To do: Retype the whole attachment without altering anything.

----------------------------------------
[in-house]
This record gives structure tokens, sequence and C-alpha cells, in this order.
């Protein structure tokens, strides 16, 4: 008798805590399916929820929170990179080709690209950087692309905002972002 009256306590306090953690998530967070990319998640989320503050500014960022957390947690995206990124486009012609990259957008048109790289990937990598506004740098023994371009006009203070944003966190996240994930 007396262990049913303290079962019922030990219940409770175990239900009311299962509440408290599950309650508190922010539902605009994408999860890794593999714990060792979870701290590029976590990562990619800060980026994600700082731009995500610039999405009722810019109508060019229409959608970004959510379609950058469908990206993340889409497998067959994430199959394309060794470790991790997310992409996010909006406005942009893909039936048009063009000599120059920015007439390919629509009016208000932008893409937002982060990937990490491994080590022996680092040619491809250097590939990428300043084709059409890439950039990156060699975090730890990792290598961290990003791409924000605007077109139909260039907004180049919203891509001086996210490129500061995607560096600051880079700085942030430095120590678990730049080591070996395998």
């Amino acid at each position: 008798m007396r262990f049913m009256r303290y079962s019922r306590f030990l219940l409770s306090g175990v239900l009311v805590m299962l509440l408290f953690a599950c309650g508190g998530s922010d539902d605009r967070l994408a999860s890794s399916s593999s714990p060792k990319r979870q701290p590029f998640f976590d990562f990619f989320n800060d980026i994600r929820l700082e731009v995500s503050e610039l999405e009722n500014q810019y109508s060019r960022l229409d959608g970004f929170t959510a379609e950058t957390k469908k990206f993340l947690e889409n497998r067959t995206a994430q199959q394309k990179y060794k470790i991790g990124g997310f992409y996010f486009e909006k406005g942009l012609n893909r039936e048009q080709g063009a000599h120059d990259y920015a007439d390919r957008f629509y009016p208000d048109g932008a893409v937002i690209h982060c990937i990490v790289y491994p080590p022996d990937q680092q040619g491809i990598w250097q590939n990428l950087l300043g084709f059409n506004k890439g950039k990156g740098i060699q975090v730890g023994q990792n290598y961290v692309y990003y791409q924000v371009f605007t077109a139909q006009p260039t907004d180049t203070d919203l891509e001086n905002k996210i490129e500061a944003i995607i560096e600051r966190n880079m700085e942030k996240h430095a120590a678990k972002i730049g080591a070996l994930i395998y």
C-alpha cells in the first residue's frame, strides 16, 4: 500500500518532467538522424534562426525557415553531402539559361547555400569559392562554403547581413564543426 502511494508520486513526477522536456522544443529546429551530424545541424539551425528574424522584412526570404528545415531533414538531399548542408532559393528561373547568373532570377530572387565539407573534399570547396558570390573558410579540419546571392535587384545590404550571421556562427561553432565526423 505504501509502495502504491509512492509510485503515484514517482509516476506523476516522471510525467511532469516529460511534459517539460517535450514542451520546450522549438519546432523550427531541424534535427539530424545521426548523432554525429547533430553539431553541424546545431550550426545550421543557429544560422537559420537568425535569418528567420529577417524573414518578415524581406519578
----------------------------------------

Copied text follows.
[in-house]
This record gives structure tokens, sequence and C-alpha cells, in this order.
């Protein structure tokens, strides 16, 4: 008798805590399916929820929170990179080709690209950087692309905002972002 009256306590306090953690998530967070990319998640989320503050500014960022957390947690995206990124486009012609990259957008048109790289990937990598506004740098023994371009006009203070944003966190996240994930 007396262990049913303290079962019922030990219940409770175990239900009311299962509440408290599950309650508190922010539902605009994408999860890794593999714990060792979870701290590029976590990562990619800060980026994600700082731009995500610039999405009722810019109508060019229409959608970004959510379609950058469908990206993340889409497998067959994430199959394309060794470790991790997310992409996010909006406005942009893909039936048009063009000599120059920015007439390919629509009016208000932008893409937002982060990937990490491994080590022996680092040619491809250097590939990428300043084709059409890439950039990156060699975090730890990792290598961290990003791409924000605007077109139909260039907004180049919203891509001086996210490129500061995607560096600051880079700085942030430095120590678990730049080591070996395998």
């Amino acid at each position: 008798m007396r262990f049913m009256r303290y079962s019922r306590f030990l219940l409770s306090g175990v239900l009311v805590m299962l509440l408290f953690a599950c309650g508190g998530s922010d539902d605009r967070l994408a999860s890794s399916s593999s714990p060792k990319r979870q701290p590029f998640f976590d990562f990619f989320n800060d980026i994600r929820l700082e731009v995500s503050e610039l999405e009722n500014q810019y109508s060019r960022l229409d959608g970004f929170t959510a379609e950058t957390k469908k990206f993340l947690e889409n497998r067959t995206a994430q199959q394309k990179y060794k470790i991790g990124g997310f992409y996010f486009e909006k406005g942009l012609n893909r039936e048009q080709g063009a000599h120059d990259y920015a007439d390919r957008f629509y009016p208000d048109g932008a893409v937002i690209h982060c990937i990490v790289y491994p080590p022996d990937q680092q040619g491809i990598w250097q590939n990428l950087l300043g084709f059409n506004k890439g950039k990156g740098i060699q975090v730890g023994q990792n290598y961290v692309y990003y791409q924000v371009f605007t077109a139909q006009p260039t907004d180049t203070d919203l891509e001086n905002k996210i490129e500061a944003i995607i560096e600051r966190n880079m700085e942030k996240h430095a120590a678990k972002i730049g080591a070996l994930i395998y």
C-alpha cells in the first residue's frame, strides 16, 4: 500500500518532467538522424534562426525557415553531402539559361547555400569559392562554403547581413564543426 502511494508520486513526477522536456522544443529546429551530424545541424539551425528574424522584412526570404528545415531533414538531399548542408532559393528561373547568373532570377530572387565539407573534399570547396558570390573558410579540419546571392535587384545590404550571421556562427561553432565526423 505504501509502495502504491509512492509510485503515484514517482509516476506523476516522471510525467511532469516529460511534459517539460517535450514542451520546450522549438519546432523550427531541424534535427539530424545521426548523432554525429547533430553539431553541424546545431550550426545550421543557429544560422537559420537568425535569418528567420529577417524573414518578415524581406519578